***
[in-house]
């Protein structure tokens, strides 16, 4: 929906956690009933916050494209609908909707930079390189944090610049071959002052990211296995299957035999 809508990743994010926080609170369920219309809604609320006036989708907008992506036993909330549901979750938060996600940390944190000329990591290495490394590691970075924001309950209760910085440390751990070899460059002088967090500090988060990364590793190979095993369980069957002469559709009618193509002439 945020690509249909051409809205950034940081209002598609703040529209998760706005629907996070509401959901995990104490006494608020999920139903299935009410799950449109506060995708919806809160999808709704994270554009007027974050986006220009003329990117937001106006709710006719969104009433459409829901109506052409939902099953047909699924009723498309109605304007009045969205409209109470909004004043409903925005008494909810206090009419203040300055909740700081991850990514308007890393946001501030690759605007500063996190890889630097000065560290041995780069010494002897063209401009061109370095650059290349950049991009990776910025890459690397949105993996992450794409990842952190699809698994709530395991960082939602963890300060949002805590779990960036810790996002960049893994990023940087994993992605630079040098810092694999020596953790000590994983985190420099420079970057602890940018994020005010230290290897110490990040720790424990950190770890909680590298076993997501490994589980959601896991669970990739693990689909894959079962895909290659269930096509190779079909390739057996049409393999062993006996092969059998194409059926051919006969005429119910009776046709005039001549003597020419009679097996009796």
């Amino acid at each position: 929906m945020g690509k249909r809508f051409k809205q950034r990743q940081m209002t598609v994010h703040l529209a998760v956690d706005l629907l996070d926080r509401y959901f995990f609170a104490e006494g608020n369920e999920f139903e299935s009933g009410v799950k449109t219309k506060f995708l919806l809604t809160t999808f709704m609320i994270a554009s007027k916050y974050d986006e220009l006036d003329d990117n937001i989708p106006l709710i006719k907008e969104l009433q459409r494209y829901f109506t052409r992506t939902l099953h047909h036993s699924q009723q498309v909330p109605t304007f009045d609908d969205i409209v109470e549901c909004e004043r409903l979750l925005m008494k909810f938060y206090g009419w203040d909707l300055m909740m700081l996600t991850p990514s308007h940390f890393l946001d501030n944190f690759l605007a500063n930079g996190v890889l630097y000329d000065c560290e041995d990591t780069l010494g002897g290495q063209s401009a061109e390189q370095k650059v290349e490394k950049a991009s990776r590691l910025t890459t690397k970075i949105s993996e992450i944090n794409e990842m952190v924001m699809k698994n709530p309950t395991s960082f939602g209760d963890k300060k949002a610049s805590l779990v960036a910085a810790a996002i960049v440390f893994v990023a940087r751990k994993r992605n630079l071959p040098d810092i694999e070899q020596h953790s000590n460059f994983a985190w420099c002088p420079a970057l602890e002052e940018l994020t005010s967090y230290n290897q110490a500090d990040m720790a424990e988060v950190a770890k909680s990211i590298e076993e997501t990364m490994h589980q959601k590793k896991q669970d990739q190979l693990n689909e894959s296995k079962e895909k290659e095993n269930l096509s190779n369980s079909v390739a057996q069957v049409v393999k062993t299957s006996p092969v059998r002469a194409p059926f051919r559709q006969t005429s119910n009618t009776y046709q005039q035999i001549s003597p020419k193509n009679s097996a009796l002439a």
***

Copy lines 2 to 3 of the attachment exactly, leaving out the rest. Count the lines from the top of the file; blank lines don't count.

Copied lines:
């Protein structure tokens, strides 16, 4: 929906956690009933916050494209609908909707930079390189944090610049071959002052990211296995299957035999 809508990743994010926080609170369920219309809604609320006036989708907008992506036993909330549901979750938060996600940390944190000329990591290495490394590691970075924001309950209760910085440390751990070899460059002088967090500090988060990364590793190979095993369980069957002469559709009618193509002439 945020690509249909051409809205950034940081209002598609703040529209998760706005629907996070509401959901995990104490006494608020999920139903299935009410799950449109506060995708919806809160999808709704994270554009007027974050986006220009003329990117937001106006709710006719969104009433459409829901109506052409939902099953047909699924009723498309109605304007009045969205409209109470909004004043409903925005008494909810206090009419203040300055909740700081991850990514308007890393946001501030690759605007500063996190890889630097000065560290041995780069010494002897063209401009061109370095650059290349950049991009990776910025890459690397949105993996992450794409990842952190699809698994709530395991960082939602963890300060949002805590779990960036810790996002960049893994990023940087994993992605630079040098810092694999020596953790000590994983985190420099420079970057602890940018994020005010230290290897110490990040720790424990950190770890909680590298076993997501490994589980959601896991669970990739693990689909894959079962895909290659269930096509190779079909390739057996049409393999062993006996092969059998194409059926051919006969005429119910009776046709005039001549003597020419009679097996009796």
């Amino acid at each position: 929906m945020g690509k249909r809508f051409k809205q950034r990743q940081m209002t598609v994010h703040l529209a998760v956690d706005l629907l996070d926080r509401y959901f995990f609170a104490e006494g608020n369920e999920f139903e299935s009933g009410v799950k449109t219309k506060f995708l919806l809604t809160t999808f709704m609320i994270a554009s007027k916050y974050d986006e220009l006036d003329d990117n937001i989708p106006l709710i006719k907008e969104l009433q459409r494209y829901f109506t052409r992506t939902l099953h047909h036993s699924q009723q498309v909330p109605t304007f009045d609908d969205i409209v109470e549901c909004e004043r409903l979750l925005m008494k909810f938060y206090g009419w203040d909707l300055m909740m700081l996600t991850p990514s308007h940390f890393l946001d501030n944190f690759l605007a500063n930079g996190v890889l630097y000329d000065c560290e041995d990591t780069l010494g002897g290495q063209s401009a061109e390189q370095k650059v290349e490394k950049a991009s990776r590691l910025t890459t690397k970075i949105s993996e992450i944090n794409e990842m952190v924001m699809k698994n709530p309950t395991s960082f939602g209760d963890k300060k949002a610049s805590l779990v960036a910085a810790a996002i960049v440390f893994v990023a940087r751990k994993r992605n630079l071959p040098d810092i694999e070899q020596h953790s000590n460059f994983a985190w420099c002088p420079a970057l602890e002052e940018l994020t005010s967090y230290n290897q110490a500090d990040m720790a424990e988060v950190a770890k909680s990211i590298e076993e997501t990364m490994h589980q959601k590793k896991q669970d990739q190979l693990n689909e894959s296995k079962e895909k290659e095993n269930l096509s190779n369980s079909v390739a057996q069957v049409v393999k062993t299957s006996p092969v059998r002469a194409p059926f051919r559709q006969t005429s119910n009618t009776y046709q005039q035999i001549s003597p020419k193509n009679s097996a009796l002439a």